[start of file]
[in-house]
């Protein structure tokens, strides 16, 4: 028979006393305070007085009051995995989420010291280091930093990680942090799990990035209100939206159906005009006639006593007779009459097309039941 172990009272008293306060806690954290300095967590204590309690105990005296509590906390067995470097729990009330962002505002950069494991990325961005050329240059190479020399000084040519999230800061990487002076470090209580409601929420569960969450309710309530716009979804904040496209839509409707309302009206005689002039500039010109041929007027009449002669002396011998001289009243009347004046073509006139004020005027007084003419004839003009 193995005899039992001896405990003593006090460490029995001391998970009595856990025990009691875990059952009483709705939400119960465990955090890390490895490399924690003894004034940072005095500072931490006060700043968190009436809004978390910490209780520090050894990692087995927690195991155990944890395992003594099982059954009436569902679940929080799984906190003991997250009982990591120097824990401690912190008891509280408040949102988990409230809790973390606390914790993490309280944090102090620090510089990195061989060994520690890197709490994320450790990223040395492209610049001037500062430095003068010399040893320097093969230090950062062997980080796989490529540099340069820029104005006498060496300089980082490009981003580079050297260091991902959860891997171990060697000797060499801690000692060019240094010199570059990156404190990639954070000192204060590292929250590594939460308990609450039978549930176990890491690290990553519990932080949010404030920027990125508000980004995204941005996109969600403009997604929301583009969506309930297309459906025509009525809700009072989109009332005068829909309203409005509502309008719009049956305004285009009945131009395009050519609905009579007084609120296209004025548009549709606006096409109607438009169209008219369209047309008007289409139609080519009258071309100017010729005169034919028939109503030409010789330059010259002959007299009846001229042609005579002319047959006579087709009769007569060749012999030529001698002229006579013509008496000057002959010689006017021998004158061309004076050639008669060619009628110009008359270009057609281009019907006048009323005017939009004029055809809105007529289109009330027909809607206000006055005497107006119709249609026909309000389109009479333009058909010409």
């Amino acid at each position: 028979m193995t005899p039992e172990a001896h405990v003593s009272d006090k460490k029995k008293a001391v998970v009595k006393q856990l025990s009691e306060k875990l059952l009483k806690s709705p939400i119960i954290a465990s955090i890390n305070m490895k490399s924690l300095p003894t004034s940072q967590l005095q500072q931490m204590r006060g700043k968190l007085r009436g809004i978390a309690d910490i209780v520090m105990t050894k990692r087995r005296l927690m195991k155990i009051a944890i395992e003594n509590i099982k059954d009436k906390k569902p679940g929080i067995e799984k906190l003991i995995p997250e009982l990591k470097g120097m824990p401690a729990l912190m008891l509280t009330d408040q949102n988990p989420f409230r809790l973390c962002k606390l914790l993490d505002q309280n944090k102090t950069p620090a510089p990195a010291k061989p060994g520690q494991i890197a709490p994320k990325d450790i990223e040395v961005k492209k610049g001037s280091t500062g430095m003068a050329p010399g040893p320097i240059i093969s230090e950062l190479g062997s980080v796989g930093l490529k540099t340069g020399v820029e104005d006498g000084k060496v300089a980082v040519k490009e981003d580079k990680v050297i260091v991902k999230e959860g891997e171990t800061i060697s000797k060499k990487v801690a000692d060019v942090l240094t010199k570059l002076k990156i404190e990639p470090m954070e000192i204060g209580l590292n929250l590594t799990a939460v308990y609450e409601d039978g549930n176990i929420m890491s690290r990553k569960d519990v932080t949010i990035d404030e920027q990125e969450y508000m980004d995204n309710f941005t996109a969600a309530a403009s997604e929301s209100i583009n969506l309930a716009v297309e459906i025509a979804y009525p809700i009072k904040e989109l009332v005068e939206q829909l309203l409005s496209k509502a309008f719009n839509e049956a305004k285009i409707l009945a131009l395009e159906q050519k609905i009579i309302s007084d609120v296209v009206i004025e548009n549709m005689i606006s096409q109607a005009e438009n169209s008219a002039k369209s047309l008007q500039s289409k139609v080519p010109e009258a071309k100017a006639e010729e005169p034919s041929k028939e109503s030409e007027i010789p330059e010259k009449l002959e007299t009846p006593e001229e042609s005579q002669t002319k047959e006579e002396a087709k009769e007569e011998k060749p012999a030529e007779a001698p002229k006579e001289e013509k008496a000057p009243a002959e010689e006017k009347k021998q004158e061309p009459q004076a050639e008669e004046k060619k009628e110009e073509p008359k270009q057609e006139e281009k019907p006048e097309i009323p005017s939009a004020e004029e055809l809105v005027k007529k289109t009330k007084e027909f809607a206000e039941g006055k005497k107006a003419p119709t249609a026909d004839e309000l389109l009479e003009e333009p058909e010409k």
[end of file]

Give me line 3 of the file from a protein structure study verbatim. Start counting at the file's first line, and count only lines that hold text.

């Amino acid at each position: 028979m193995t005899p039992e172990a001896h405990v003593s009272d006090k460490k029995k008293a001391v998970v009595k006393q856990l025990s009691e306060k875990l059952l009483k806690s709705p939400i119960i954290a465990s955090i890390n305070m490895k490399s924690l300095p003894t004034s940072q967590l005095q500072q931490m204590r006060g700043k968190l007085r009436g809004i978390a309690d910490i209780v520090m105990t050894k990692r087995r005296l927690m195991k155990i009051a944890i395992e003594n509590i099982k059954d009436k906390k569902p679940g929080i067995e799984k906190l003991i995995p997250e009982l990591k470097g120097m824990p401690a729990l912190m008891l509280t009330d408040q949102n988990p989420f409230r809790l973390c962002k606390l914790l993490d505002q309280n944090k102090t950069p620090a510089p990195a010291k061989p060994g520690q494991i890197a709490p994320k990325d450790i990223e040395v961005k492209k610049g001037s280091t500062g430095m003068a050329p010399g040893p320097i240059i093969s230090e950062l190479g062997s980080v796989g930093l490529k540099t340069g020399v820029e104005d006498g000084k060496v300089a980082v040519k490009e981003d580079k990680v050297i260091v991902k999230e959860g891997e171990t800061i060697s000797k060499k990487v801690a000692d060019v942090l240094t010199k570059l002076k990156i404190e990639p470090m954070e000192i204060g209580l590292n929250l590594t799990a939460v308990y609450e409601d039978g549930n176990i929420m890491s690290r990553k569960d519990v932080t949010i990035d404030e920027q990125e969450y508000m980004d995204n309710f941005t996109a969600a309530a403009s997604e929301s209100i583009n969506l309930a716009v297309e459906i025509a979804y009525p809700i009072k904040e989109l009332v005068e939206q829909l309203l409005s496209k509502a309008f719009n839509e049956a305004k285009i409707l009945a131009l395009e159906q050519k609905i009579i309302s007084d609120v296209v009206i004025e548009n549709m005689i606006s096409q109607a005009e438009n169209s008219a002039k369209s047309l008007q500039s289409k139609v080519p010109e009258a071309k100017a006639e010729e005169p034919s041929k028939e109503s030409e007027i010789p330059e010259k009449l002959e007299t009846p006593e001229e042609s005579q002669t002319k047959e006579e002396a087709k009769e007569e011998k060749p012999a030529e007779a001698p002229k006579e001289e013509k008496a000057p009243a002959e010689e006017k009347k021998q004158e061309p009459q004076a050639e008669e004046k060619k009628e110009e073509p008359k270009q057609e006139e281009k019907p006048e097309i009323p005017s939009a004020e004029e055809l809105v005027k007529k289109t009330k007084e027909f809607a206000e039941g006055k005497k107006a003419p119709t249609a026909d004839e309000l389109l009479e003009e333009p058909e010409k």